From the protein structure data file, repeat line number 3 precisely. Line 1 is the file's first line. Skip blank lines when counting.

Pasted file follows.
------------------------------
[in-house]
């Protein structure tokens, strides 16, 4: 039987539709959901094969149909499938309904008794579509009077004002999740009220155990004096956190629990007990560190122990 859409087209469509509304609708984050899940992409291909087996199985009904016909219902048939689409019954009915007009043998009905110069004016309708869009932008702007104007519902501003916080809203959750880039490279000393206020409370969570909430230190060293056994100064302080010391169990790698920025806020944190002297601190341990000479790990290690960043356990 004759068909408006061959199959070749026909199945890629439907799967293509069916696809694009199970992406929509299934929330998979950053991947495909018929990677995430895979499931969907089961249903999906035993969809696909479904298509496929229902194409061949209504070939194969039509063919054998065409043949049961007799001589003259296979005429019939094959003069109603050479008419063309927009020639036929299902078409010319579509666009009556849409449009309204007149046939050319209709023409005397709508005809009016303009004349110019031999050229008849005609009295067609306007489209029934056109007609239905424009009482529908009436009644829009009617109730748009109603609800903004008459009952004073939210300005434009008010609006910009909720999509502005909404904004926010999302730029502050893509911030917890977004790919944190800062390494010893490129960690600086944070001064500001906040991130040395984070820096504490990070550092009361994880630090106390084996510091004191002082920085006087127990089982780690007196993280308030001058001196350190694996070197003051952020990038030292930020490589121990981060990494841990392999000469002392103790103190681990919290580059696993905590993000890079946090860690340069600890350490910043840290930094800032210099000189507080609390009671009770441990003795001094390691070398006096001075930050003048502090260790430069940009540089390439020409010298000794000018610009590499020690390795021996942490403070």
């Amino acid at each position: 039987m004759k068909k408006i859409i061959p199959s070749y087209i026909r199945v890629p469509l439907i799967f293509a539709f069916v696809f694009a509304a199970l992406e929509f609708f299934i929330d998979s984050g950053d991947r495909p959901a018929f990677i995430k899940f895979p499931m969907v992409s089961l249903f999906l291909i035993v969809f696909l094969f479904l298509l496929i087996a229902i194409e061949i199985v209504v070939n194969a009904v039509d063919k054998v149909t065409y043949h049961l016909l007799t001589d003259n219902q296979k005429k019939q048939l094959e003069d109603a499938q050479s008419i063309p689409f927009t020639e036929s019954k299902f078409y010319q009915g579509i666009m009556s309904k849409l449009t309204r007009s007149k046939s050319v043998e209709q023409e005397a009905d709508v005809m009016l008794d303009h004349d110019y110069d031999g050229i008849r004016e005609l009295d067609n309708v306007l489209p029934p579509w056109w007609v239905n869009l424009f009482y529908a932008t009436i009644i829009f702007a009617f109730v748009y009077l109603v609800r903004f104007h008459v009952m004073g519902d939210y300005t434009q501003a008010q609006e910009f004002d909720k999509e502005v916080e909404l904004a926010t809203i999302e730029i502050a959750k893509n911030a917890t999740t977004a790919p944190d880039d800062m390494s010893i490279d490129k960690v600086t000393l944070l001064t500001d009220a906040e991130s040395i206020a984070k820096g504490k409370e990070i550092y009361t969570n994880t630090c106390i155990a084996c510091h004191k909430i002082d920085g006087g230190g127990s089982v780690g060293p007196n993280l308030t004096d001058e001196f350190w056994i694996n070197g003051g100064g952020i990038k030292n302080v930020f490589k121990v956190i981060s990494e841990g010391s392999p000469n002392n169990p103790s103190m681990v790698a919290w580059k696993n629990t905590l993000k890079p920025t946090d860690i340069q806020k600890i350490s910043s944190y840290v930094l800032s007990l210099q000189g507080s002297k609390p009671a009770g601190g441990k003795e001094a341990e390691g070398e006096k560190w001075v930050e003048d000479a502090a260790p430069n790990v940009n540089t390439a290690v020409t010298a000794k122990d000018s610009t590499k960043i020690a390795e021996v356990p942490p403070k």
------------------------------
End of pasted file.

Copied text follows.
């Amino acid at each position: 039987m004759k068909k408006i859409i061959p199959s070749y087209i026909r199945v890629p469509l439907i799967f293509a539709f069916v696809f694009a509304a199970l992406e929509f609708f299934i929330d998979s984050g950053d991947r495909p959901a018929f990677i995430k899940f895979p499931m969907v992409s089961l249903f999906l291909i035993v969809f696909l094969f479904l298509l496929i087996a229902i194409e061949i199985v209504v070939n194969a009904v039509d063919k054998v149909t065409y043949h049961l016909l007799t001589d003259n219902q296979k005429k019939q048939l094959e003069d109603a499938q050479s008419i063309p689409f927009t020639e036929s019954k299902f078409y010319q009915g579509i666009m009556s309904k849409l449009t309204r007009s007149k046939s050319v043998e209709q023409e005397a009905d709508v005809m009016l008794d303009h004349d110019y110069d031999g050229i008849r004016e005609l009295d067609n309708v306007l489209p029934p579509w056109w007609v239905n869009l424009f009482y529908a932008t009436i009644i829009f702007a009617f109730v748009y009077l109603v609800r903004f104007h008459v009952m004073g519902d939210y300005t434009q501003a008010q609006e910009f004002d909720k999509e502005v916080e909404l904004a926010t809203i999302e730029i502050a959750k893509n911030a917890t999740t977004a790919p944190d880039d800062m390494s010893i490279d490129k960690v600086t000393l944070l001064t500001d009220a906040e991130s040395i206020a984070k820096g504490k409370e990070i550092y009361t969570n994880t630090c106390i155990a084996c510091h004191k909430i002082d920085g006087g230190g127990s089982v780690g060293p007196n993280l308030t004096d001058e001196f350190w056994i694996n070197g003051g100064g952020i990038k030292n302080v930020f490589k121990v956190i981060s990494e841990g010391s392999p000469n002392n169990p103790s103190m681990v790698a919290w580059k696993n629990t905590l993000k890079p920025t946090d860690i340069q806020k600890i350490s910043s944190y840290v930094l800032s007990l210099q000189g507080s002297k609390p009671a009770g601190g441990k003795e001094a341990e390691g070398e006096k560190w001075v930050e003048d000479a502090a260790p430069n790990v940009n540089t390439a290690v020409t010298a000794k122990d000018s610009t590499k960043i020690a390795e021996v356990p942490p403070k």